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  1. Abstract

    Soft materials are of major interest for biomechanics applications due to their high deformability and susceptibility to experience damage events under different loading scenarios. The present study is concerned with modelling damage evolution processes in these nonlinear materials whose structural responses are prone to locking when low-order kinematic interpolation is employed in the context of nonlinear Finite Element schemes. For this reason, a pair of gradient-enhanced continuum damage schemes are proposed with the aim of tackling mechanical failure problems in applications that exhibit shear and volumetric locking. In particular, we present the consistent formulation and the assessment of the corresponding performance of (i) a mixed displacement-enhanced assumed strain employing a total Lagrangian formulation, and (ii) a three-field mixed displacement-pressure-Jacobian formulation. The novel and formulations are consistently derived and numerically implemented, providing a satisfactory agreement with respect to built-in elements handling the treatment of shear and volumetric locking, respectively, in conjunction to the modelling damage phenomena via the use of a penalty-based gradient-enhanced formulation. This performance is examined via several numerical applications. Furthermore, the final example justifies the need for a formulation combining both mixed FE approaches to simulate problems encompassing both locking issues (shear and volumetric locking), which can be performed using a combination of the and herein proposed.

     
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  2. Free, publicly-accessible full text available December 1, 2024
  3. Nano-indentation is a promising method to identify the constitutive parameters of soft materials, including soft tissues. Especially when materials are very small and heterogeneous, nano-indentation allows mechanical interrogation where traditional methods may fail. However, because nano-indentation does not yield a homogeneous deformation field, interpreting the resulting load–displacement curves is non-trivial and most investigators resort to simplified approaches based on the Hertzian solution. Unfortunately, for small samples and large indentation depths, these solutions are inaccurate. We set out to use machine learning to provide an alternative strategy. We first used the finite element method to create a large synthetic data set. We then used these data to train neural networks to inversely identify material parameters from load–displacement curves. To this end, we took two different approaches. First, we learned the indentation forward problem, which we then applied within an iterative framework to identify material parameters. Second, we learned the inverse problem of directly identifying material parameters. We show that both approaches are effective at identifying the parameters of the neo-Hookean and Gent models. Specifically, when applied to synthetic data, our approaches are accurate even for small sample sizes and at deep indentation. Additionally, our approaches are fast, especially compared to the inverse finite element approach. Finally, our approaches worked on unseen experimental data from thin mouse brain samples. Here, our approaches proved robust to experimental noise across over 1000 samples. By providing open access to our data and code, we hope to support others that conduct nano-indentation on soft materials.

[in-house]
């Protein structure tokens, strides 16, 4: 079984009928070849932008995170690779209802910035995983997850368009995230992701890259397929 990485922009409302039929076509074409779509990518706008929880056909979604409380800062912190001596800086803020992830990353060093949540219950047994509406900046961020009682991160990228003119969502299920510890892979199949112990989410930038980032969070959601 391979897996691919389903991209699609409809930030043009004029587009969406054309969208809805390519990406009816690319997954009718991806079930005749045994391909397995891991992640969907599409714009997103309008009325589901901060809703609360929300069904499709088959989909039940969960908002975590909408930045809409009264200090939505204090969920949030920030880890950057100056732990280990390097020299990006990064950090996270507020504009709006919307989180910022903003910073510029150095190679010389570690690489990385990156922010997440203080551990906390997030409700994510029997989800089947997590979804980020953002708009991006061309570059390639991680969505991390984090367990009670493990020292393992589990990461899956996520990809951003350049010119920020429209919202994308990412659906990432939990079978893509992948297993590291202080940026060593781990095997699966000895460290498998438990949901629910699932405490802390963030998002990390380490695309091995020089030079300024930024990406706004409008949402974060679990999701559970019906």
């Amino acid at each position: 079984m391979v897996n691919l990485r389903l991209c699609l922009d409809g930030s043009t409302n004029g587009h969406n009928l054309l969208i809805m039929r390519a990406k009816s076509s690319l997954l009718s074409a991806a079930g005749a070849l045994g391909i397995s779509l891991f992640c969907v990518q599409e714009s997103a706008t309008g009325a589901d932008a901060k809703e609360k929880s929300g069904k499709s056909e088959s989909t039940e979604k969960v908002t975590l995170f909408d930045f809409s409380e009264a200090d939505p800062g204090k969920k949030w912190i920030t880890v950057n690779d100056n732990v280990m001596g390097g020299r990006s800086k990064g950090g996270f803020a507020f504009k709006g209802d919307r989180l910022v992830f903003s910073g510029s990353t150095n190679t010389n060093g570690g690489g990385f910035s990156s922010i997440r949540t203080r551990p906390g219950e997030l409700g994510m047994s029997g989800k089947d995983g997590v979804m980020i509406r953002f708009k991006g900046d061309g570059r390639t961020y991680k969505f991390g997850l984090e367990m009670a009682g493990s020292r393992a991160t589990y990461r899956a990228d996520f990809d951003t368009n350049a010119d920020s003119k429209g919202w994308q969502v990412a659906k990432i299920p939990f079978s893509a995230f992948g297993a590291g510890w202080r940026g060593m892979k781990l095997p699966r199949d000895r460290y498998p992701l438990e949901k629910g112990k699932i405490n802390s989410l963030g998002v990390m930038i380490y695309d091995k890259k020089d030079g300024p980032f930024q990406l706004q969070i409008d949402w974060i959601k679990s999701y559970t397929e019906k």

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    Free, publicly-accessible full text available October 1, 2024
  4. Free, publicly-accessible full text available July 1, 2024
  5. Free, publicly-accessible full text available July 1, 2024
  6. One of the most efficient and promising separation alternatives to thermal methods such as distillation is the use of polymeric membranes that separate mixtures based on molecular size or chemical affinity. Self-assembled block copolymer membranes have gained considerable attention within the membrane field due to precise control over nanoscale structure, pore size, and chemical versatility. Despite the rapid progress and excitement, a significant hurdle in using block copolymer membranes for nanometer and sub-nanometer separations such as nanofiltration and reverse osmosis is the lower limit on domain size features. Strategies such as polymer post-functionalization, self-assembly of oligomers, liquid crystals, and random copolymers, or incorporation of artificial/natural channels within block copolymer materials are future directions with the potential to overcome current limitations with respect to separation size. 
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